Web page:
15 Jan 2015

Let There Be Light! Fitting Aftermarket LED Lights To Your Car

Phil Millar has a Jeep Cherokee 4L Limited. Phil likes lights - lots of lights! But they've got to be LEDs.

New year, new start and all that type of new year nonsense. On the subject of new, why not embrace some 'new' technology ? In the big picture, this is new technology, although in some circles it's been around, known about, and used for some years now. Seat, and now Ford have production models with full LED headlights.

Let's talk LEDs. I first saw LED light bars on US Jeeps, they just looked the dogs bollox! My interest was piqued, and a few months was spent prodding, poking and researching. After that, more time was spent searching on eBay for best prices/bargains. Then some spending began, MUCH spending actually, to the stage that 'enough' has long since passed, and I'm now at the 'bloody ridiculous' level !

To be specific, 1x 20" bar, 1x 30" bar, 1x 40" bar and full LED headlights. The numbers. 20" = 120w, 30" = 150w, 40" = 180w, headlights =12.5/30w. Total of 510w giving 55,500 lumens @6500K. The 450w of bars are on a single switch through a 30A fuse.

So, after all those numbers, why go LED?

A few reasons, A) LEDs have a much lower amp draw per watt than halogen lights, B) more light output per watt, C) LED lightbars are built to withstand more physical punishment than 'standard' lights, D) lifespan of anything between 30-50,000 hours continuous use, and lastly, LEDs are waterproofed to a much higher level than anything else currently on the market.

There are several types of LED emitters, but lightbars use two different types, Epistar and Cree.

Cree are THE world market leaders in LEDs, with THE most efficient chip available at present, so, more lumens per watt than Epistar chips. This doesn't mean Epistar are pants, they still have retina melting light output, but Cree will burn your eyes out faster! You will pay a few more pounds per inch for Cree, and in reality seeing either coming towards you, you'll struggle to see the difference (you'll struggle to see ANYTHING TBH). I've rapidly become very anal about LEDs, so I'm willing to pay the extra for Cree.

LEDs can, at first, seem expensive. Try looking at prices in the USA, I've seen 4" Rugged Industries LEDs on sale on eBay at $ 245!! They are built to the same standards as the bars I have fitted. 50" bars in the States can retail at around the $1,000+ mark, and the Americans WILL pay this without a second thought because they will buy US goods to support their economy and US manufacturers.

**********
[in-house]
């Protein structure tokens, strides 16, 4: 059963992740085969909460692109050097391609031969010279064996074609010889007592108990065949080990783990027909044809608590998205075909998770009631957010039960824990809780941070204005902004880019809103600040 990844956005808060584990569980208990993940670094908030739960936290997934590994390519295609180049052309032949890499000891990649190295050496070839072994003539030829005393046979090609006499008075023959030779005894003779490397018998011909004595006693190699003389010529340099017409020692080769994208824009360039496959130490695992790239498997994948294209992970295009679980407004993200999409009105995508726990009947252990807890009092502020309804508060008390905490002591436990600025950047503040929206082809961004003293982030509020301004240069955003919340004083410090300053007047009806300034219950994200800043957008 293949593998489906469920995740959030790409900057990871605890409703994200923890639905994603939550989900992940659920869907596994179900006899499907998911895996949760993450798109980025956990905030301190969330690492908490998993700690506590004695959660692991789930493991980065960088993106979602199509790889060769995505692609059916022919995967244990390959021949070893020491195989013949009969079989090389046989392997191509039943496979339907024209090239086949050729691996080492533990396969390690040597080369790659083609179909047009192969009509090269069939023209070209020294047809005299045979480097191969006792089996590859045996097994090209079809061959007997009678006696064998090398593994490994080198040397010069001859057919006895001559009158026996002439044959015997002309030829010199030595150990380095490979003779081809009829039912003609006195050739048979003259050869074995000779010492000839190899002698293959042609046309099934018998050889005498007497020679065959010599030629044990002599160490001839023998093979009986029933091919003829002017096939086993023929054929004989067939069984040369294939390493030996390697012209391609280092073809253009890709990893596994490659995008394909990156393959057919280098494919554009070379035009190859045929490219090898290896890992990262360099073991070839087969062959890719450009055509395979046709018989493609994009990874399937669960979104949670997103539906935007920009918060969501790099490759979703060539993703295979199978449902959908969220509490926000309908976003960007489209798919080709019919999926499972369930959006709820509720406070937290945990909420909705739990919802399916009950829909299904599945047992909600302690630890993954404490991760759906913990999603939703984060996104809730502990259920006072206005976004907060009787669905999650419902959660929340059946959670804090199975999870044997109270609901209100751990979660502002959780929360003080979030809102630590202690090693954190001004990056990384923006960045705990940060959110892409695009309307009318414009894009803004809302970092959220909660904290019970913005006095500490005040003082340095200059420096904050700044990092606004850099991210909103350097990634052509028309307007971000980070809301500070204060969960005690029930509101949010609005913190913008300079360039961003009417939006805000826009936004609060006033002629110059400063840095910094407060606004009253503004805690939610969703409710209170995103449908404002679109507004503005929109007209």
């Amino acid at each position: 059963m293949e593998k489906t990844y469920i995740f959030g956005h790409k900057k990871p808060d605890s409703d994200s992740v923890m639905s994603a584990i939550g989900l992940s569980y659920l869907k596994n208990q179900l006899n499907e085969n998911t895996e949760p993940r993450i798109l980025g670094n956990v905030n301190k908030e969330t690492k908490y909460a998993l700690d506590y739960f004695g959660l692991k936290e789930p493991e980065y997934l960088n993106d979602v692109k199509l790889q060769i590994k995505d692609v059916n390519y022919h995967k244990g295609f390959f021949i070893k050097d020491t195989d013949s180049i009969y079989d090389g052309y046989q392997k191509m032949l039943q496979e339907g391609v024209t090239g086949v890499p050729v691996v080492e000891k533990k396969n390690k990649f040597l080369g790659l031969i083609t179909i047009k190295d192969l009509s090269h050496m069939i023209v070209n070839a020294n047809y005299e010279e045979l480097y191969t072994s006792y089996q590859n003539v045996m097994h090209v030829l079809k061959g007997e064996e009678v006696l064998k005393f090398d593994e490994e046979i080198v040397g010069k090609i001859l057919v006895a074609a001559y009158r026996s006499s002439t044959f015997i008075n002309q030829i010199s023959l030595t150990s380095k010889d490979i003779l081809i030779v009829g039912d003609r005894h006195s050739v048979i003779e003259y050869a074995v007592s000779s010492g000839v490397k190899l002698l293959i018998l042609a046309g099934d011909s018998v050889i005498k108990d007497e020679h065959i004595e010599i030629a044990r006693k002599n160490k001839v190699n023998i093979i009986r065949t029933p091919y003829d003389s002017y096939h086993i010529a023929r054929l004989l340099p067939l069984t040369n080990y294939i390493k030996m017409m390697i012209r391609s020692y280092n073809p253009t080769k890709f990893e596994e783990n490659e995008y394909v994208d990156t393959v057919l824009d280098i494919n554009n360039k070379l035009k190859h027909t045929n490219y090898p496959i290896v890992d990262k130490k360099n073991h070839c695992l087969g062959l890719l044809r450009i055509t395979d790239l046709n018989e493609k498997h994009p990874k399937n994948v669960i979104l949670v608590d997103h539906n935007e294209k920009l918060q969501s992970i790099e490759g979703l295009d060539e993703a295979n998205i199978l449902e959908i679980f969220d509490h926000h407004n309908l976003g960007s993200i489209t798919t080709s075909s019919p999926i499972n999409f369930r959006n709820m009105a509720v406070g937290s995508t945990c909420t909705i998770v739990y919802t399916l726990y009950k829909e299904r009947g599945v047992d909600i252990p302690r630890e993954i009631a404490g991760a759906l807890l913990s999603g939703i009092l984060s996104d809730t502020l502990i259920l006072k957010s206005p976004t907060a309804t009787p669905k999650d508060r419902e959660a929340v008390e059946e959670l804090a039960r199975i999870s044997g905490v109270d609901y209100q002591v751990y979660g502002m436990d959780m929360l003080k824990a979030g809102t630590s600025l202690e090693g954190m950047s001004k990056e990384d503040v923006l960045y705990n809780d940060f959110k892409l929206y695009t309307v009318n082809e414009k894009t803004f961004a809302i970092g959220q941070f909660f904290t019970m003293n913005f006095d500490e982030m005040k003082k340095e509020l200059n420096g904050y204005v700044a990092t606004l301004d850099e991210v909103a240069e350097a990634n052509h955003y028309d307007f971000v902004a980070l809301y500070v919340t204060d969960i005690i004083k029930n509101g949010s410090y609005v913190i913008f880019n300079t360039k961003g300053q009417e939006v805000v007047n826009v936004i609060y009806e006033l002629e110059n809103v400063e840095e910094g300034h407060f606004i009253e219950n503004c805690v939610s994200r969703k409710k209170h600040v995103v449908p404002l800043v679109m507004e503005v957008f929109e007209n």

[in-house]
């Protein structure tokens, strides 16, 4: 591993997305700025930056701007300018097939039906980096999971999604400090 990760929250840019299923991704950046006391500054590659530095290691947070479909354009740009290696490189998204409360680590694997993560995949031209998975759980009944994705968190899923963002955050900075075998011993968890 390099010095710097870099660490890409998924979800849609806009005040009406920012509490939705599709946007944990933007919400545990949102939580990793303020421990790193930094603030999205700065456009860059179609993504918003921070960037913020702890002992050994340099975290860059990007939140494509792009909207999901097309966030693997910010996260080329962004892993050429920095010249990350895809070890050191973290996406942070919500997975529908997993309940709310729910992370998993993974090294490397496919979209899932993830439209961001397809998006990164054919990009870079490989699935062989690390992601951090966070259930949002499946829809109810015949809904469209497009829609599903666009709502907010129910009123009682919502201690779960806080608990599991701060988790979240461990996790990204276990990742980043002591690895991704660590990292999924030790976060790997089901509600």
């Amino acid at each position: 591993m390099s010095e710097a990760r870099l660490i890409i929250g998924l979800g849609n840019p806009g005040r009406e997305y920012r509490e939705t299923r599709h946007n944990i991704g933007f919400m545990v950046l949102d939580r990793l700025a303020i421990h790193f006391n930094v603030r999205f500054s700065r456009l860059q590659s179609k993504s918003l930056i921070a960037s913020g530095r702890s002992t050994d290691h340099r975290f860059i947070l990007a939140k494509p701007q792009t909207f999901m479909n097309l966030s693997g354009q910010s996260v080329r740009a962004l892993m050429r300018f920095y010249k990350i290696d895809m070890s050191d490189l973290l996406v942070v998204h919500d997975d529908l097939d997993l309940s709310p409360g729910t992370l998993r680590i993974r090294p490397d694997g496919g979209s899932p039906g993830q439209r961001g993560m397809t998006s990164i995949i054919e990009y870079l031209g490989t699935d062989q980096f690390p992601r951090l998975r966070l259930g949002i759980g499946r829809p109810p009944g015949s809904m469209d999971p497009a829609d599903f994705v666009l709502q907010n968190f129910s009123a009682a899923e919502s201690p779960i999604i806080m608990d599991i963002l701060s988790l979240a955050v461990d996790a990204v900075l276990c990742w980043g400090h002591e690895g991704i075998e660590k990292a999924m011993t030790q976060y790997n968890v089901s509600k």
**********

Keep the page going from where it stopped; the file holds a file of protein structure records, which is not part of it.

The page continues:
This is what you can expect your bar to stand up to.

There are two layout types, single row and double row, double row will have a higher watt per inch rating than single, and slightly more ££ per inch over single row, there's not a huge difference so which you go for is personal choice.

The numbers.

Watts, colour temp and IP rating.

Watts, don't think we need to cover that, suffice to say, more is better.

Colour temperature is the 'colour' of the light output, what you want is a figure of 6-6,500 Kelvin, that's not gonna give much trouble, as any bars I've seen are at that level. What do those numbers mean in the real world ? The 'colour' of daylight is classed as 6,500K. You can actually see the road and hedges light up as soon as you flick THE switch, WAY before you would even think about daylight starting to fade. On a personal note, I've noticed less strain on my eyes with LEDs.

IP rating. Again, no biggy getting it right, IP67 is where most bars are at. What does it mean? Easy, anything with an IP67 rating can safely be fully submerged in water, there are some Cree bars that now have an IP68 rating, so can stay fully submerged for longer with no adverse effect.

One thing to be aware of with LED headlights - the latest lighting regs state an 1800Lm Max output. I discovered this just after buying my Cree headlights (with 2K Lm output per side.) Like everything else in the UK rules are set, and the police have to try to play catch up. At this time, I'm unaware of just how your local plod can actually check these output limits, and in all honesty, they're probably much too busy to be arsed with small potatoes like this. If your headlights are correctly aligned, there shouldn't be an issue.

So, they say a picture can paint a thousand words, so, some pictures.

This was taken around mid day

A before/after of headlights.

Headlights & 60" of bars. (Another 30" has been added since)

A short word of warning, lumens become VERY addictive ! I have new Cree headlight units on order, purely due to having an extra 2000Lm over the current units fitted.

You have been warned !

By Phil Millar (@PhilXJ4L)